Ph.D. Political Science, University of Notre Dame
M.A., War Studies, King’s College London, United Kingdom
B.A.H., Philosophy, University of Winnipeg, Canada
Peter Campbell studies international security, civil-military relations, strategy, international relations scholarship and policy relevance, insurgency and counterinsurgency, the just war tradition, military culture, and cyber warfare.
Publications and Works in Progress
Campbell, Peter, Military Realism: The Logic and Limits of Force and Innovation in the U.S. Army, forthcoming with the University of Missouri Press.
Campbell, Peter, “Generals in Cyberspace: Military Insights for Defending Cyberspace” Orbis, Spring 2018.
Campbell, Peter and Michael C. Desch, “Rank Irrelevance: How Academia Lost Its Way,” Foreign Affairs.com, Sept. 15th, 2013. https://www.foreignaffairs.com/articles/united-states/2013-09-15/rank-irrelevance
Assistant Project Manager, “Beyond the “Cult of the Irrelevant:” Next Steps for Reconnecting Academic Political Science and National Security Policymaking.” Research project funded by the Carnegie Corporation of New York. Principle Investigator: Dr. Michael Desch, University of Notre Dame. Assistant Project Managers: Dr. Paul Avey, Virginia Tech and Dr. Peter Campbell, Baylor University.
Campbell, Peter, “Military Realism and Doctrinal Innovation in Kennedy’s Army: A New Perspective on Military Innovation.” Under review at Journal of Global Security Studies
Campbell, Peter, “The Origins and Implications of Military Autonomy.” Revisions in progress.
Courses at Baylor
PSC 3315 Fundamentals of International Politics
Theories of international politics will be examined and compared in the light of the evolution of the modern states system. Attention will be given to the factors and variables that affect the formulation and implementation of foreign policies.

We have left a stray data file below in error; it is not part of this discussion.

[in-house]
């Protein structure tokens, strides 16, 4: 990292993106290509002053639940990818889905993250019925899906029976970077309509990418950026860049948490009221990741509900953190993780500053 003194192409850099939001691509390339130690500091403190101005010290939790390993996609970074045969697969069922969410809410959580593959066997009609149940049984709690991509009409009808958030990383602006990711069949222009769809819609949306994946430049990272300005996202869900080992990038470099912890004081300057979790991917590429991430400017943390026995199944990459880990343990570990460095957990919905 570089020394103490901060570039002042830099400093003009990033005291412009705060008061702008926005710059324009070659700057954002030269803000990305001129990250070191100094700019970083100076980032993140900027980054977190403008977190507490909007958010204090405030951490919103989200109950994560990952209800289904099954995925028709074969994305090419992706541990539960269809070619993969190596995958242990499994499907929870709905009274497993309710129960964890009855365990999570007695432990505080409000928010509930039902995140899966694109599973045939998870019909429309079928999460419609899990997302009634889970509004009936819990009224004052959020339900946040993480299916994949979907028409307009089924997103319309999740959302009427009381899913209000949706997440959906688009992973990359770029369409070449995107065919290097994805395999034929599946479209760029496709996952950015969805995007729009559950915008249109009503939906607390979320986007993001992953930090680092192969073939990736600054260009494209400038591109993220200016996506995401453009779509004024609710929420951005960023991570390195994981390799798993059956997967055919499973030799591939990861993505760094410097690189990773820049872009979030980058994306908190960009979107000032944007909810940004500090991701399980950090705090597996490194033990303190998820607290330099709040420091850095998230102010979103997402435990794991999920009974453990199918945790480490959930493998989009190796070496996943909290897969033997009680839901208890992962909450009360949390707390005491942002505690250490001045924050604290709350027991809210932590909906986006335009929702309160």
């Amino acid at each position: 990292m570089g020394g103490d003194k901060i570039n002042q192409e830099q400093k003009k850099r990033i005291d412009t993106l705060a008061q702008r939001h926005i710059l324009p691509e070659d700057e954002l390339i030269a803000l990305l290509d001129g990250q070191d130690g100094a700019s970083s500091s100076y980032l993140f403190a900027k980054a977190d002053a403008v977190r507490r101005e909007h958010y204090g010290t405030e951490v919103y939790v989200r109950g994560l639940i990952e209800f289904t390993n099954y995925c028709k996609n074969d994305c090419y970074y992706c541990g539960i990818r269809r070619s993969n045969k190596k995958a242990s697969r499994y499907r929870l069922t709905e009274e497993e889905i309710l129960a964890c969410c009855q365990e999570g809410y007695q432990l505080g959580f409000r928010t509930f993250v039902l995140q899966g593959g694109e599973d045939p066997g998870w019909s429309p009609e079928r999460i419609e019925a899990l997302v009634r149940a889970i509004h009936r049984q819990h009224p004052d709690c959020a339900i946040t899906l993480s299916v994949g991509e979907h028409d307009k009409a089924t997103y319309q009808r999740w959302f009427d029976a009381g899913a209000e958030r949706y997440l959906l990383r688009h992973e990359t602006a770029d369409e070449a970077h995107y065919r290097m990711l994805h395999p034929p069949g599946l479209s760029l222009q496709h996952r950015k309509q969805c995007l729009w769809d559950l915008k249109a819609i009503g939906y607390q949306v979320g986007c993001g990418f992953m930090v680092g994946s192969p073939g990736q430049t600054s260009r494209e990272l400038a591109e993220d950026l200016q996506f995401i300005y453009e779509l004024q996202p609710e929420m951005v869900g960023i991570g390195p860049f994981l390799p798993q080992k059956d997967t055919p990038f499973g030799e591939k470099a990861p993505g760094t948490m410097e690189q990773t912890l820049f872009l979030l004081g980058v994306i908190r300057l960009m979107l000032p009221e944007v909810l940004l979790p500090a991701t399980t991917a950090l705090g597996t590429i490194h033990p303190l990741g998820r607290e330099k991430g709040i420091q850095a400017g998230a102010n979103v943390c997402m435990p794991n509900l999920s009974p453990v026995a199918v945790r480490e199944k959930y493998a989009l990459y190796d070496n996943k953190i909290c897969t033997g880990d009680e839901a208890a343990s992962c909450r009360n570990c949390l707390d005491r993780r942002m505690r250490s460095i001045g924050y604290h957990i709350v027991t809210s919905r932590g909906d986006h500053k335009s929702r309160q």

PSC 3355 Causes of War
The causes of warfare as viewed through the lenses of human evolution, psychological approaches, economic system, ideology, and the international system.
PSC 4346 Intelligence and Covert Action
This course provides students with the ability to evaluate the impact of intelligence, counterespionage, and covert action policies on national security policy and international relations.
PSC 4316 Grand Strategy
Grand strategy defines the interests of a state, the threats to those interests, and the policies and military forces needed to minimize the danger posed by those threats. This course examines grand strategies of great powers to determine the relationship between a great power's grand strategy and stability in international politics.
PSC 5335 Seminar in National Security Decision Making
Analysis of the components of national security strategy and those international and domestic factors that shape it. Seminar covers the process, factors, institutions, and issues in national security decision making.
PSC 5355 Development of Strategic Thought
This seminar will examine the ideas of strategic thinkers who lived in a variety of historical periods. Students will read works by major strategists including Thucydides, Sun Tzu, Machiavelli, and Clausewitz.
Course Design in Progress: “Insurgency and Counterinsurgency: History, Theory and Ethics.” An examination of different theories of insurgency and counterinsurgency and the history and ethical implication of their use.